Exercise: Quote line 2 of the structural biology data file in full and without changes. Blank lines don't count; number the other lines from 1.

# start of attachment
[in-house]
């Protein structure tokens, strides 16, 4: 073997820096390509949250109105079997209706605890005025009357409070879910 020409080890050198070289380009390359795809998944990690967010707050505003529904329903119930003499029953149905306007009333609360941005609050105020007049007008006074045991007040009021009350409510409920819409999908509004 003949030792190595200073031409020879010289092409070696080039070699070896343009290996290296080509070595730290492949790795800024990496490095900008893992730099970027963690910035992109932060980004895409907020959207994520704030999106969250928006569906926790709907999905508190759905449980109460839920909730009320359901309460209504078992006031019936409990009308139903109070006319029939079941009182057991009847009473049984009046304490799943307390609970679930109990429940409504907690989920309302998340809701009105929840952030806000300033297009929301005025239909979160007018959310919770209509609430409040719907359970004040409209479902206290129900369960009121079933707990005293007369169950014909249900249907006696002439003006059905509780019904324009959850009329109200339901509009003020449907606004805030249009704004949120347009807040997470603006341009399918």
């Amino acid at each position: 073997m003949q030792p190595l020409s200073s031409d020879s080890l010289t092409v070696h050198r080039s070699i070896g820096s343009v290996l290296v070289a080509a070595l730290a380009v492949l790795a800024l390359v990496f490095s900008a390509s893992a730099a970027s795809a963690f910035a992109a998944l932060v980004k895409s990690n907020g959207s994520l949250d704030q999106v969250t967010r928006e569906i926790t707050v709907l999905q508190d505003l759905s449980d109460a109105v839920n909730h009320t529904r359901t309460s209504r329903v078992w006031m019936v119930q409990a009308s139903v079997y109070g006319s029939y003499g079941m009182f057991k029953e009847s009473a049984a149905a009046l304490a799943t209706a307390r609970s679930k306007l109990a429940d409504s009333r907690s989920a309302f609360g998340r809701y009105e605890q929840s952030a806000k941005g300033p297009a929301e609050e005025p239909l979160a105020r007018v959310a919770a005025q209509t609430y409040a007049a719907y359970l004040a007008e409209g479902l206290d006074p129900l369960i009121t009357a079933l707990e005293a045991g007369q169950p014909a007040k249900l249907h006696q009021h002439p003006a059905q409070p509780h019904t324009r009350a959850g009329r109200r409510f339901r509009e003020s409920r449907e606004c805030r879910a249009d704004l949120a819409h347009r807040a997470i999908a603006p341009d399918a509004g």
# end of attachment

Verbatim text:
């Protein structure tokens, strides 16, 4: 073997820096390509949250109105079997209706605890005025009357409070879910 020409080890050198070289380009390359795809998944990690967010707050505003529904329903119930003499029953149905306007009333609360941005609050105020007049007008006074045991007040009021009350409510409920819409999908509004 003949030792190595200073031409020879010289092409070696080039070699070896343009290996290296080509070595730290492949790795800024990496490095900008893992730099970027963690910035992109932060980004895409907020959207994520704030999106969250928006569906926790709907999905508190759905449980109460839920909730009320359901309460209504078992006031019936409990009308139903109070006319029939079941009182057991009847009473049984009046304490799943307390609970679930109990429940409504907690989920309302998340809701009105929840952030806000300033297009929301005025239909979160007018959310919770209509609430409040719907359970004040409209479902206290129900369960009121079933707990005293007369169950014909249900249907006696002439003006059905509780019904324009959850009329109200339901509009003020449907606004805030249009704004949120347009807040997470603006341009399918």